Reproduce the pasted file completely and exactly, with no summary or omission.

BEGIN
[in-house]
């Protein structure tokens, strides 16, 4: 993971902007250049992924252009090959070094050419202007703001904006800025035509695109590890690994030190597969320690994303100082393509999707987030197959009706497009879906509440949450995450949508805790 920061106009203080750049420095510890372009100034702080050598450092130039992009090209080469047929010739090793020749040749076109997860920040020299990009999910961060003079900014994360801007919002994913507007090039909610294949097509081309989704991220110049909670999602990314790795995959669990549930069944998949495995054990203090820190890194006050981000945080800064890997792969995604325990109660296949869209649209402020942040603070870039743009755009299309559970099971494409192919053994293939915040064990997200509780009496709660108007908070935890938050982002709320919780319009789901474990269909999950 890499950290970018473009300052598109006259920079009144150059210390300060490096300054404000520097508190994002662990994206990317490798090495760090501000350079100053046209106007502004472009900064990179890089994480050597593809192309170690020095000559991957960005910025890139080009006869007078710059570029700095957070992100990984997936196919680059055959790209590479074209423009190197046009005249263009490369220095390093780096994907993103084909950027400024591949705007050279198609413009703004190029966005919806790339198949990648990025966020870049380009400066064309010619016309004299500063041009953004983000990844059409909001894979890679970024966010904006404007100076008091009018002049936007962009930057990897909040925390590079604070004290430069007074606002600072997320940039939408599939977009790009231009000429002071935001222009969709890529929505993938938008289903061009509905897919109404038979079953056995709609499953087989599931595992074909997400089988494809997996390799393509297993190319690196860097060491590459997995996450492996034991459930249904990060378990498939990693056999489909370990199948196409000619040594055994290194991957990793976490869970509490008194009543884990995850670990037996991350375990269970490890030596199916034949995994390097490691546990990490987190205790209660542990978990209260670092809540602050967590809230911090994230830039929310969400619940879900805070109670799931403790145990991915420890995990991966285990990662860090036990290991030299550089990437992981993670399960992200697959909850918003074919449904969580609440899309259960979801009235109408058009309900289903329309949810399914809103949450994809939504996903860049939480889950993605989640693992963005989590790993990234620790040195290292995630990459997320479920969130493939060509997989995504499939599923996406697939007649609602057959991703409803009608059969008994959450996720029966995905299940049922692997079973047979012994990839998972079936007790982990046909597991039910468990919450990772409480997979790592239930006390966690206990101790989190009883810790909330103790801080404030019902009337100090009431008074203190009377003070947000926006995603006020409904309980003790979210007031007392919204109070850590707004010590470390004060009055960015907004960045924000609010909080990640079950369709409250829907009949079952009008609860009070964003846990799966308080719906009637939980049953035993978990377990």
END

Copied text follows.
[in-house]
């Protein structure tokens, strides 16, 4: 993971902007250049992924252009090959070094050419202007703001904006800025035509695109590890690994030190597969320690994303100082393509999707987030197959009706497009879906509440949450995450949508805790 920061106009203080750049420095510890372009100034702080050598450092130039992009090209080469047929010739090793020749040749076109997860920040020299990009999910961060003079900014994360801007919002994913507007090039909610294949097509081309989704991220110049909670999602990314790795995959669990549930069944998949495995054990203090820190890194006050981000945080800064890997792969995604325990109660296949869209649209402020942040603070870039743009755009299309559970099971494409192919053994293939915040064990997200509780009496709660108007908070935890938050982002709320919780319009789901474990269909999950 890499950290970018473009300052598109006259920079009144150059210390300060490096300054404000520097508190994002662990994206990317490798090495760090501000350079100053046209106007502004472009900064990179890089994480050597593809192309170690020095000559991957960005910025890139080009006869007078710059570029700095957070992100990984997936196919680059055959790209590479074209423009190197046009005249263009490369220095390093780096994907993103084909950027400024591949705007050279198609413009703004190029966005919806790339198949990648990025966020870049380009400066064309010619016309004299500063041009953004983000990844059409909001894979890679970024966010904006404007100076008091009018002049936007962009930057990897909040925390590079604070004290430069007074606002600072997320940039939408599939977009790009231009000429002071935001222009969709890529929505993938938008289903061009509905897919109404038979079953056995709609499953087989599931595992074909997400089988494809997996390799393509297993190319690196860097060491590459997995996450492996034991459930249904990060378990498939990693056999489909370990199948196409000619040594055994290194991957990793976490869970509490008194009543884990995850670990037996991350375990269970490890030596199916034949995994390097490691546990990490987190205790209660542990978990209260670092809540602050967590809230911090994230830039929310969400619940879900805070109670799931403790145990991915420890995990991966285990990662860090036990290991030299550089990437992981993670399960992200697959909850918003074919449904969580609440899309259960979801009235109408058009309900289903329309949810399914809103949450994809939504996903860049939480889950993605989640693992963005989590790993990234620790040195290292995630990459997320479920969130493939060509997989995504499939599923996406697939007649609602057959991703409803009608059969008994959450996720029966995905299940049922692997079973047979012994990839998972079936007790982990046909597991039910468990919450990772409480997979790592239930006390966690206990101790989190009883810790909330103790801080404030019902009337100090009431008074203190009377003070947000926006995603006020409904309980003790979210007031007392919204109070850590707004010590470390004060009055960015907004960045924000609010909080990640079950369709409250829907009949079952009008609860009070964003846990799966308080719906009637939980049953035993978990377990």